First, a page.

3.What does the Christian School think about cutting down trees to set up Christmas trees during Christmas? Does it also harm the nature, the way the crackers do during Deepawali?
When police tried to investigate the matter, the head mistress told that they acted as per the instruction forwarded by the Chief Education Officer. On the other hand, the Chief Education Officer is said to have forwarded the instructions, which was given by the Tamil Nadu Pollution Control Board to the school. This claim is yet to be probed since the TNPCB guidelines reported by Deccan Chronicle, do not contain any instruction that deals with any school.
Punishing some students for bursting crackers and giving appreciation letter to those who did not burst crackers will lead to a behavioral change. Punished students will think that bursting crackers “during Deepawali” is a sin and from next year, they will refrain from celebrating Deepawali. That is an intellectual way of brainwashing small kids and filling contempt for Hinduism in their heart.
Apart from the Keezhapudur episode There have been numerous such incidents where Christian and Convent schools have systematically carried out their agenda. We list out 5 more such cases:
1. In February 2015, an 11-year old girl of St. Ann School in Secunderabad, Telangana was forced to stand outside Principal Sally Joseph’s room for two hours as punishment for wearing a Tilak on her forehead. The Principal even tried to issue a transfer certificate. India is a secular country where terrorists are called misguided youth and government tries to rehabilitate them by providing jobs, while on the other hand, a Principal tries to harm the academic career of a student for wearing a Tilak.
- In September 2015, some girl students of St Mary’s Convent School were forced to stand in sun as punishment for wearing Rakhi and Mehendi. One girl was forced to rub her hands on a rock to remove the Mehendi and thus, her hand was injured. Upon asked, the administration came up with an excuse that no religious symbols are allowed inside the school. However, the Christian teachers of the school can wear Christian crosses around their neck.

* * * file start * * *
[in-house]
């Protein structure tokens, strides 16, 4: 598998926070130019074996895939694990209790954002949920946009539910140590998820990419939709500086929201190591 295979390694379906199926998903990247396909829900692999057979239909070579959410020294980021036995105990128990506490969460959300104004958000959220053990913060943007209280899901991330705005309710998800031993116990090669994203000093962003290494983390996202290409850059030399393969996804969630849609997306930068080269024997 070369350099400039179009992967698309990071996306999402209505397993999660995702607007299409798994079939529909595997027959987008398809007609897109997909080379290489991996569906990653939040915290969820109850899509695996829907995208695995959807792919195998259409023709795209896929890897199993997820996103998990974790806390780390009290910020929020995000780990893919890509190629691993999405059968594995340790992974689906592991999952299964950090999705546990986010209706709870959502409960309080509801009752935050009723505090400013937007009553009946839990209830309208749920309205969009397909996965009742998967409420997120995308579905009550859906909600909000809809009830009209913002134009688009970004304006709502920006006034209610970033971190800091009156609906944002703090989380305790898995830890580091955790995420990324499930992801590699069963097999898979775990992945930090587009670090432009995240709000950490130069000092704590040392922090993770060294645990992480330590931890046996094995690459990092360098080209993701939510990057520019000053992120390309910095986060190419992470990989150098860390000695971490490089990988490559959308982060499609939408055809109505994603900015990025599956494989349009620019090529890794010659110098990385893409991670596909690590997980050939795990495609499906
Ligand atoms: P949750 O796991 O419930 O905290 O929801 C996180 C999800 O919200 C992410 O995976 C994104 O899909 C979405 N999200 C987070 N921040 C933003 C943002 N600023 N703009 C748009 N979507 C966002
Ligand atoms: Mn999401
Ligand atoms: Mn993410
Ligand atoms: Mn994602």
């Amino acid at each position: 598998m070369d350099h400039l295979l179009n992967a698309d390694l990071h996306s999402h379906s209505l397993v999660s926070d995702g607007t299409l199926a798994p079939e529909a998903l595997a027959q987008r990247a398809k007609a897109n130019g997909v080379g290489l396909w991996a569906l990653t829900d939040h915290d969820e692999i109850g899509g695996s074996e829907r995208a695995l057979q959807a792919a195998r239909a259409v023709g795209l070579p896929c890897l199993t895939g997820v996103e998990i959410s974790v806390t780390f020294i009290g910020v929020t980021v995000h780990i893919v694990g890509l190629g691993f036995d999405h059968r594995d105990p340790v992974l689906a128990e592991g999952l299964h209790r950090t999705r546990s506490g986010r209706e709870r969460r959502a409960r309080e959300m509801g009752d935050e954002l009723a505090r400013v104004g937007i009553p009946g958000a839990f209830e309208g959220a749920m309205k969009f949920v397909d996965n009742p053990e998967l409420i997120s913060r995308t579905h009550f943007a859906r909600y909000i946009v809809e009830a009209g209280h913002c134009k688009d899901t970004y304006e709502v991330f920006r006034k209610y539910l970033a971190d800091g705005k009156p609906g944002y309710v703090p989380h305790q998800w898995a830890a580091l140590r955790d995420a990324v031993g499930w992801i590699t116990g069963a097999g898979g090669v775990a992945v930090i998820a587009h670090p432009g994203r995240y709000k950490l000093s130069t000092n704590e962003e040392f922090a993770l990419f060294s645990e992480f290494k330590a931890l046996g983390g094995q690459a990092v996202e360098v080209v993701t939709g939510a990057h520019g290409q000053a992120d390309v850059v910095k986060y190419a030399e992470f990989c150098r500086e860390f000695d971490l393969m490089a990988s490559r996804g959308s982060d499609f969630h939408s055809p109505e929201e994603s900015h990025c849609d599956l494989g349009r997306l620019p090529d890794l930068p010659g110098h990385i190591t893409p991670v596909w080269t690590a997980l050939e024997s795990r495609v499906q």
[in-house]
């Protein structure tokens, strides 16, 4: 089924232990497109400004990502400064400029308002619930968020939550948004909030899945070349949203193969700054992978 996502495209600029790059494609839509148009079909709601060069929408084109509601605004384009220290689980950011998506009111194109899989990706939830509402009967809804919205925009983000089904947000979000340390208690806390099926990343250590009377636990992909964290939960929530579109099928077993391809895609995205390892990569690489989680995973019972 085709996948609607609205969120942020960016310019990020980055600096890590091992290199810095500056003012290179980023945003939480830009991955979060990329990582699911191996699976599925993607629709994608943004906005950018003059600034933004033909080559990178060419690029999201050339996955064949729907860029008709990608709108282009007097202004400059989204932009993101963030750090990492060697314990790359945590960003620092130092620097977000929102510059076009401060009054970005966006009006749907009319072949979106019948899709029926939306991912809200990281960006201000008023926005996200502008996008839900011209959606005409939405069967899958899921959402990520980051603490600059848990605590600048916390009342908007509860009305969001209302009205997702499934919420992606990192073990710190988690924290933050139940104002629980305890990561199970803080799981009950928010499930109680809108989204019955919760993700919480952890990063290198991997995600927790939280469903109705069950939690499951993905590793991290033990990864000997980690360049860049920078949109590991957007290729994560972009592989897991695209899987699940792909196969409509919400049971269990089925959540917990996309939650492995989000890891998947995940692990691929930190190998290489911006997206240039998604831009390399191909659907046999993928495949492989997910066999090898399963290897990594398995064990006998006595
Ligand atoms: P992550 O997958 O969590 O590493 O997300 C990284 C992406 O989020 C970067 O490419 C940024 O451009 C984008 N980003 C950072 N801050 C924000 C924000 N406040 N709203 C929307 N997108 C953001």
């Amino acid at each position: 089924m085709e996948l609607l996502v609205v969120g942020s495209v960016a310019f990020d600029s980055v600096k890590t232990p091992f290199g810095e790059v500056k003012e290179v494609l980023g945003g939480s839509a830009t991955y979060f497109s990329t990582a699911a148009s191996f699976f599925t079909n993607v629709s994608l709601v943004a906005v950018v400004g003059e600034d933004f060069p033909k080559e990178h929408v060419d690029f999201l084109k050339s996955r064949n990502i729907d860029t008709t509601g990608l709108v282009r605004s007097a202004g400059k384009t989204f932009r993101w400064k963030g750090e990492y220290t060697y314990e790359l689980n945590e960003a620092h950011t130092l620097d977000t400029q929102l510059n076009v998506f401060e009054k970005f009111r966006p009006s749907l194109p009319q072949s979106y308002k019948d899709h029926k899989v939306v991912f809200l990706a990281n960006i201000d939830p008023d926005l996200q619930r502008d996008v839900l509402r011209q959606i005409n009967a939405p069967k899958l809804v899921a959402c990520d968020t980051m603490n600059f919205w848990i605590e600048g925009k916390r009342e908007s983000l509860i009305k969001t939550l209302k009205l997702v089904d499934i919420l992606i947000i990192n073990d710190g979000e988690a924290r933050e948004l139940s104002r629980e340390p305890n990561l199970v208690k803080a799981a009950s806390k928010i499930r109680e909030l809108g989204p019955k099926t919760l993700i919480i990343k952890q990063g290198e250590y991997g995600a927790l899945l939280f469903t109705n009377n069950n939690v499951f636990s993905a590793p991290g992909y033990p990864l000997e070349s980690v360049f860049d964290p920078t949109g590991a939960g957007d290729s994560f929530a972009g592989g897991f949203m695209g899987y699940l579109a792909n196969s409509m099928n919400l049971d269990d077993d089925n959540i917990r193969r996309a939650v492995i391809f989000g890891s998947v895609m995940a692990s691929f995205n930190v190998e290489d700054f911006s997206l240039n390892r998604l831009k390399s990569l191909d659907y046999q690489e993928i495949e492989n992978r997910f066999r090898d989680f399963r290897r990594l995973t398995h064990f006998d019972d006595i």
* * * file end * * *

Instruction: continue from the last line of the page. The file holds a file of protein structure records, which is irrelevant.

Check the cross on Christian teachers of the school which says all religious symbols are banned in the school pic.twitter.com/oUqETfwRuZ
— हम भारत के लोग (@India_Policy) September 2, 2015
- In October 2015, a Christian school named Doveton Girl’ & Boys’ Hr. Sec. School in Vepery, Chennai, imposed a fine of Rs. 500 on a class II Student for having faded Mehendi traces on his palms. The mehendi was applied on his palms during a family ceremony on September 23, when the school was closed after quarterly exams. When the school reopened on October 5, the school authorities fined the child. In another case, a girl from the same school was fined Rs. 500 for having Mehendi traces on her hand.
will surely get this investigated!
— Pandiarajan K (@mafoikprajan) October 15, 2016
- In June 2016, another regressive anti-Hindu incident took place when St Vincent Pallotti School of Bengaluru had expelled an LKG student for having a Sikhaor Tiki (ponytail). The student’s father Manjunath requested that it is a family custom to keep Shikha till the kid is 5-years old, but Principal Paul D’Souza expelled the student in midterm by saying that their school does not allow superstitious beliefs. The authorities mishandled a student’s education for following a family tradition.
- In January 2017, the authorities of St. Joseph school had suspended two boys for having sandalwood paste (Vibhooti) on their forhead.
St. Joseph school Rameswaram suspended two boys for having vibuthi in forehead. #MissionaryMafia crossing all limits #Church #atrocities pic.twitter.com/8oI2rxzHOB
— ௐ ProudHindu (@isitso15) January 5, 2017
The above incidents tell an unsettling story of the systematic way of humiliating Hindu students in Christian Schools and making them feel disgraced by targeting their religious customs and traditions.
These punishments aim at developing an inferiority complex or contempt in the minds of the students regarding their culture. The more this inferiority complex develops, the more these children will be distanced from their cultural identity.